When it comes to privacy, I'm the first to stand up and shout that privacy ought to be protected at the highest costs. Facebook's Mark Zuckerberg might disagree. The good folks over at Google, now facing a multi-state Attorneys General investigation over privacy concerns might disagree too.
At Apple , despite coverage to the contrary, not so much.
What should get the real attention here is that Apple, for a change, is actually the good guy. Apple's taken it on the chin recently for its dealings with Adobe, the way it handled the Gizmodo-stolen-iPhone-prototype fiasco, the way it has been stretching its bullying legs in the marketplace. And the PR black eyes have all been at various points justified. But when it comes to this nascent privacy imbroglio, the up-in-arms folks need to take their seats, and here's why:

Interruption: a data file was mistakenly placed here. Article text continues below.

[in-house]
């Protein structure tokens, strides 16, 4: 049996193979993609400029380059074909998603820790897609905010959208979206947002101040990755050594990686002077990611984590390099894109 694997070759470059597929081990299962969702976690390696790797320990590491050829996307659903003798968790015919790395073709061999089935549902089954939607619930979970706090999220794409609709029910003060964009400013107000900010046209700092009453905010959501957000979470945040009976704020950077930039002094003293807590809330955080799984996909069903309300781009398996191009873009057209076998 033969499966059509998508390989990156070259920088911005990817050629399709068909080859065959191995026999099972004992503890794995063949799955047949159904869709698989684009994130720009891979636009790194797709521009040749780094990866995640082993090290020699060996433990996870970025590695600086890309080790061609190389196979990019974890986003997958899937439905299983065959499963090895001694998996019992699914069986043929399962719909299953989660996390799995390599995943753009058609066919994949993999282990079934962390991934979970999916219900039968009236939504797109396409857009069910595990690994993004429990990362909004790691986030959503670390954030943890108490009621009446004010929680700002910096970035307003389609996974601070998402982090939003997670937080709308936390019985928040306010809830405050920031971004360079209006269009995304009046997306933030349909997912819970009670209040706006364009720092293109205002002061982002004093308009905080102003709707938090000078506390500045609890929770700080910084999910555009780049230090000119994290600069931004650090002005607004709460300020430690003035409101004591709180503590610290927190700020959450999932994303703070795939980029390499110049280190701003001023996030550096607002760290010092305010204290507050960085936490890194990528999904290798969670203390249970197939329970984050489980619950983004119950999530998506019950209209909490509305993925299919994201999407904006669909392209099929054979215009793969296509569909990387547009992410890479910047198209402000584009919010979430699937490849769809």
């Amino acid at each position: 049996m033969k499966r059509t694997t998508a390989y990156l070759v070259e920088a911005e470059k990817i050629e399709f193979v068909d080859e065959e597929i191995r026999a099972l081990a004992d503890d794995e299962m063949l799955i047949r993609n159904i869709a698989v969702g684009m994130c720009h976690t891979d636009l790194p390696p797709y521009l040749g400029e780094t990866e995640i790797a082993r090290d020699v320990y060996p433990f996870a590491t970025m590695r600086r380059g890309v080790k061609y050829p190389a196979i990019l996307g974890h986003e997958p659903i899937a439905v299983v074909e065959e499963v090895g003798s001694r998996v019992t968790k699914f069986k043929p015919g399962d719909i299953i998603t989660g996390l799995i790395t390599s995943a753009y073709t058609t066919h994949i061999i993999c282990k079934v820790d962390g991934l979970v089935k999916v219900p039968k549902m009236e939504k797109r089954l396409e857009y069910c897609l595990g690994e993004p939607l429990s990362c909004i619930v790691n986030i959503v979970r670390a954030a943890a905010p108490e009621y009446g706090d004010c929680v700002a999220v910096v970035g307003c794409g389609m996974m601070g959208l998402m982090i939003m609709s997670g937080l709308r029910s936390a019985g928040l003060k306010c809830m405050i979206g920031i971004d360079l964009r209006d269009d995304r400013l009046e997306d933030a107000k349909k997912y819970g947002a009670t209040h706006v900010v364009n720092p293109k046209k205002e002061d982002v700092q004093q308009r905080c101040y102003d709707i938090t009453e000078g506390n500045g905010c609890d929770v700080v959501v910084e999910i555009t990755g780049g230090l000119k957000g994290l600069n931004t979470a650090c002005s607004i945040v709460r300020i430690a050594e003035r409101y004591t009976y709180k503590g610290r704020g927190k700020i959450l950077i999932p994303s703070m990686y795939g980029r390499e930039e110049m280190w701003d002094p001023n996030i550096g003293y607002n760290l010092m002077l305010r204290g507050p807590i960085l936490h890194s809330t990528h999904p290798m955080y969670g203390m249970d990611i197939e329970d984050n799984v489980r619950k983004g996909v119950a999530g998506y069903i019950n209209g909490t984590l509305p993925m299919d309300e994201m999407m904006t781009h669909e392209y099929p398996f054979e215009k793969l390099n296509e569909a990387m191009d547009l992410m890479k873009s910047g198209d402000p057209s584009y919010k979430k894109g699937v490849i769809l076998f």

It's easy to jump to conclusions that Apple, or any other company, is mortgaging your privacy for a quick buck, or the promise of one, but if you dig a little deeper, at least in this case it appears that Apple is moving in the other direction, and taking some initiative to protect the privacy of its users. At least to an extent. The company's new, official page that lets users opt out of personal data collection, is a key step in the right direction. Nobody's perfect, and Apple still has yet to detail how long it plans to keep the data it collects. But against the competition, Apple seems to be raising the bar, not trying to sneak under it.
Questions? Comments? TechCheck@cnbc.com